Alena Douhan, UN Special Rapporteur on the negative impact of unilateral coercive measures on the enjoyment of human rights. [ Photo: Sri Lanka Guardian]

Sanctions are bringing suffering and death – UN Special Rapporteur

History tells us, how sanctions failed. But why is it still continuing?

1 min read

The use of economic sanctions has throughout history been an integral component of the foreign policy of most nation-states. As a blunt tool of diplomacy, the concept of sanctions has been around at least from the time of the ancient Greeks, when Athens imposed a trade embargo on its neighbour Megara in 432 B.C. Since then, there has been a long history of countries blockading their enemies to compel a change in behaviour.

In the late nineteenth century, economic sanctions were generally used during times of war and took the form of Export controls on strategic supplies and blockades against targeted countries. But how did this tactic morph into today’s “targeted” or “smart” sanctions — measures such as arms embargoes, asset freezes, and travel bans on key individuals and organizations? They may be more humane and high-tech than a flotilla at sea, but are sanctions any more effective today than they were 2,400 years ago? History tells us, how sanctions failed.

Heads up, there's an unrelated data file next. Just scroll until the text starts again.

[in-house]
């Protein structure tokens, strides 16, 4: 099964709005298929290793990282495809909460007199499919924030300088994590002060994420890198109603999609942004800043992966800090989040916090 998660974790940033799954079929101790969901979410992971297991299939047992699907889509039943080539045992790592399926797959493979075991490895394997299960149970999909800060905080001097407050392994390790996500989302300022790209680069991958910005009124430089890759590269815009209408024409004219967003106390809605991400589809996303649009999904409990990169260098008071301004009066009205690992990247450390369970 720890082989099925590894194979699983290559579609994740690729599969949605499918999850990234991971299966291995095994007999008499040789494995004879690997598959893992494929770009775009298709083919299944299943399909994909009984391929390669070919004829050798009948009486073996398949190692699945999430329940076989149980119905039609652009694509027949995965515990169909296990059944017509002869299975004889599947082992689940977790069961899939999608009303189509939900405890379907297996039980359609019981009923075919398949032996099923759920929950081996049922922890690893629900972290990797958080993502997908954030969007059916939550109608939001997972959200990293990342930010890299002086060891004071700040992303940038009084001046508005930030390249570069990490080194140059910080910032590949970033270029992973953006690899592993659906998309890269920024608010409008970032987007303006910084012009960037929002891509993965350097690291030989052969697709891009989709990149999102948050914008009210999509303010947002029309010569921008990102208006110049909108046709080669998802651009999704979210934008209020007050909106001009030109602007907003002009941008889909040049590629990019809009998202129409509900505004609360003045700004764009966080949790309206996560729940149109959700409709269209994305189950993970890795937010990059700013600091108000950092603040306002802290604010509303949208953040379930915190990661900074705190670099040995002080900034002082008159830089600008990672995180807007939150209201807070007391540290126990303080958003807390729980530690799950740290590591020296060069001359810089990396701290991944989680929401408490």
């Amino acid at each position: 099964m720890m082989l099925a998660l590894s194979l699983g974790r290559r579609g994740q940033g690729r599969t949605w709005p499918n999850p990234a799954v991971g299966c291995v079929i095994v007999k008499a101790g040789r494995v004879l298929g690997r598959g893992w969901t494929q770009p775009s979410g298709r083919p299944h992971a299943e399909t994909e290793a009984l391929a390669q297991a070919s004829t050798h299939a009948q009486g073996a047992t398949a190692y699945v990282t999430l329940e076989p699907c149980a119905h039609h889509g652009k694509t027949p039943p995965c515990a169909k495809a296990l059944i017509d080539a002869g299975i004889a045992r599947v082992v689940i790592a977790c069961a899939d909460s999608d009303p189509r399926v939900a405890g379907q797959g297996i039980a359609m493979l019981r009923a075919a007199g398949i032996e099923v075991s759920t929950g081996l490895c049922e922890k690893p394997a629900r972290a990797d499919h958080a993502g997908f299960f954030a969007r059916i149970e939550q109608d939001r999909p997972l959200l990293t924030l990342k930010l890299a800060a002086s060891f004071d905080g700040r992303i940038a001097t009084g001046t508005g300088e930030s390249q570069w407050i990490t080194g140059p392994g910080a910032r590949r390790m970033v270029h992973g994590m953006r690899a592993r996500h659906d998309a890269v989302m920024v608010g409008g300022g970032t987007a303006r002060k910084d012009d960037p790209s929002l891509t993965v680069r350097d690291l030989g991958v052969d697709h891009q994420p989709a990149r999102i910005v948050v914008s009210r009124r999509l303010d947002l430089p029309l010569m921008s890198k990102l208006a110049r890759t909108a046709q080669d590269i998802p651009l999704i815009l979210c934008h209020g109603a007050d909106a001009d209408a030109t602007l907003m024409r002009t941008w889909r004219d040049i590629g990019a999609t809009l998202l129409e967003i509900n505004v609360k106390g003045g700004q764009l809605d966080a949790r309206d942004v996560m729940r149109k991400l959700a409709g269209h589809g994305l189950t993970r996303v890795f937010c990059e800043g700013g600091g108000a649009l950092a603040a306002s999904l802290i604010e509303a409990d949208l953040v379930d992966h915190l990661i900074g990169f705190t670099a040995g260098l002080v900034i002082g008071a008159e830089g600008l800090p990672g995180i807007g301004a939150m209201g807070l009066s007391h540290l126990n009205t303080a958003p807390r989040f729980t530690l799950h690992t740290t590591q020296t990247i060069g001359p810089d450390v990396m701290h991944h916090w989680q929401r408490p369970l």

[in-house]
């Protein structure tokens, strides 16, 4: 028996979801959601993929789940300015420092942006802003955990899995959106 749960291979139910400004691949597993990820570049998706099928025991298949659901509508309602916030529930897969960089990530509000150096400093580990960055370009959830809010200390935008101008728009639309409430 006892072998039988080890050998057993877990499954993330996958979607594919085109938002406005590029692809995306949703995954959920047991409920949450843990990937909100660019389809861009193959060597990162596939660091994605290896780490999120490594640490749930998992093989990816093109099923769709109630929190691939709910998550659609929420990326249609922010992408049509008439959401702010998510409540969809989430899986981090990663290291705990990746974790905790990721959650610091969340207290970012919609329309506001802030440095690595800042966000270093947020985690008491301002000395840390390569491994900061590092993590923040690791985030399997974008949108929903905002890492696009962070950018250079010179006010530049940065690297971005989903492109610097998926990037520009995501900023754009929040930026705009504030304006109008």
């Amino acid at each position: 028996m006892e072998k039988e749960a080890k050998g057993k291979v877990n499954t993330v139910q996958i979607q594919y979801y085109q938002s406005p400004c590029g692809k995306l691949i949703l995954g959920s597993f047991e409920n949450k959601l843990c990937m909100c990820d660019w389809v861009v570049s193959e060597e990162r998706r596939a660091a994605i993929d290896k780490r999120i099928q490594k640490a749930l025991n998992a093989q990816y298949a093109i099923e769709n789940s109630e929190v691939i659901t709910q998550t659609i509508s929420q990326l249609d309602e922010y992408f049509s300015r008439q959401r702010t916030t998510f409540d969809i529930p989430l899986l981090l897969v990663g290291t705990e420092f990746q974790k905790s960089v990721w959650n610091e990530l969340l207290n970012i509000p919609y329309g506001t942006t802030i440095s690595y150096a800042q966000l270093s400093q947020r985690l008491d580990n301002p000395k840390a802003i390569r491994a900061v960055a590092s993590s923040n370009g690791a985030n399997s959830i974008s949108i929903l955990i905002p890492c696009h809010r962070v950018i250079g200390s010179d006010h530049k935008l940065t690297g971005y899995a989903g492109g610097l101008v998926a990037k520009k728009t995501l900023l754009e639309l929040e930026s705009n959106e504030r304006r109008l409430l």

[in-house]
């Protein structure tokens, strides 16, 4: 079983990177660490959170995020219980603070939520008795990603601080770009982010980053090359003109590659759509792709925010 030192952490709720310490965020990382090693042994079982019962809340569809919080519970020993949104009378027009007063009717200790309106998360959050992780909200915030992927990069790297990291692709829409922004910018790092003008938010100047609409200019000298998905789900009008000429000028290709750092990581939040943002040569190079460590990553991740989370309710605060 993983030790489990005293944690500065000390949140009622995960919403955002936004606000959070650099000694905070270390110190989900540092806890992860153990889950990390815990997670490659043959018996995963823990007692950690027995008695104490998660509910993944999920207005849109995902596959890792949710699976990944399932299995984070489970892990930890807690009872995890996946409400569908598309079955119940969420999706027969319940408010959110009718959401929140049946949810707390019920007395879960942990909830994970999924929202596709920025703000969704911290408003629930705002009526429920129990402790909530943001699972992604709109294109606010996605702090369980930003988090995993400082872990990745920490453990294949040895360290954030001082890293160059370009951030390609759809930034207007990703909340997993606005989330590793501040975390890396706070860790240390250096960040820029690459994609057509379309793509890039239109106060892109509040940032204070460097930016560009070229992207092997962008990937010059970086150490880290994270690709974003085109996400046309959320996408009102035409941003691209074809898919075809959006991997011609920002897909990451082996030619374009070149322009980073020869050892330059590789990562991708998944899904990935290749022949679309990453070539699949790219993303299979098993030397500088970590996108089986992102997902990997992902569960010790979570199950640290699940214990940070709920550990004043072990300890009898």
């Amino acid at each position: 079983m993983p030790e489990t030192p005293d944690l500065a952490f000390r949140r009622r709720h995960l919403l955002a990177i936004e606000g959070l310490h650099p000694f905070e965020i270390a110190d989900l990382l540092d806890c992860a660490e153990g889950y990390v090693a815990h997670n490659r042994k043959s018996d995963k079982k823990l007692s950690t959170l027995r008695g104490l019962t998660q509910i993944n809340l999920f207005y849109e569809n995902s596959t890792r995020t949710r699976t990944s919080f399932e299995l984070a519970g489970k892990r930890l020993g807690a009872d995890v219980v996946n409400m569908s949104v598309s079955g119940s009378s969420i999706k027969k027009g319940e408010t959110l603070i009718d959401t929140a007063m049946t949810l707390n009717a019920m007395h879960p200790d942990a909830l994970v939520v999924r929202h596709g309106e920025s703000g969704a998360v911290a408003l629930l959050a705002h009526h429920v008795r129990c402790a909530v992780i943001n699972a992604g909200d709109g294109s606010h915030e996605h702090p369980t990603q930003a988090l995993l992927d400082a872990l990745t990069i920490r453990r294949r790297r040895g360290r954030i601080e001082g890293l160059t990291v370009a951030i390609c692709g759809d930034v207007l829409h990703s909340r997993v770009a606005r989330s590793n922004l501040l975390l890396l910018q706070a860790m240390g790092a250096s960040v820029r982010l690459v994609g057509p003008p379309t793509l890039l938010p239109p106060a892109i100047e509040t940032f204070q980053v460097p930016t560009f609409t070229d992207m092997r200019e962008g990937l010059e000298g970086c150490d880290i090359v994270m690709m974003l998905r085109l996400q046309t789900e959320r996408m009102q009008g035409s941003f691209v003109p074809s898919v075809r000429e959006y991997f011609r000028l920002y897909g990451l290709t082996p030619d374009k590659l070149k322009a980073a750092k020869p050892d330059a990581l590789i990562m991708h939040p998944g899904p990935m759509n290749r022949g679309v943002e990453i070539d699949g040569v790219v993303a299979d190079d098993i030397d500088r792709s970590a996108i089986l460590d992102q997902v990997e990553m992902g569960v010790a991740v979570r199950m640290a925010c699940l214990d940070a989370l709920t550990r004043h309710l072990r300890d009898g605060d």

The guest of this episode is Alena Douhan. Alena Douhan is a professor in the Department of International Private and European Law, Belarusian State University. Her research is focused on the law of international security, the application of sanctions by states and international organizations, the status of individuals in International law, Human Rights in the Cyber-Age, and the law of international treaties. She was appointed by the Human Rights Council, as the Special Rapporteur on the negative impact of unilateral coercive measures on the enjoyment of human rights. She took her office on 25 March 2020.

She talked to Nilantha Ilangamuwa, former editor of Sri Lanka Guardian from her residence in Minsk, Belarus. Click here to listen to the episode

The author is a founding editor of the Sri Lanka Guardian and has been the editor until 2018. The views expressed in this article are his own and do not reflect the official policy or position of any other organisation or employer he is affiliated to.

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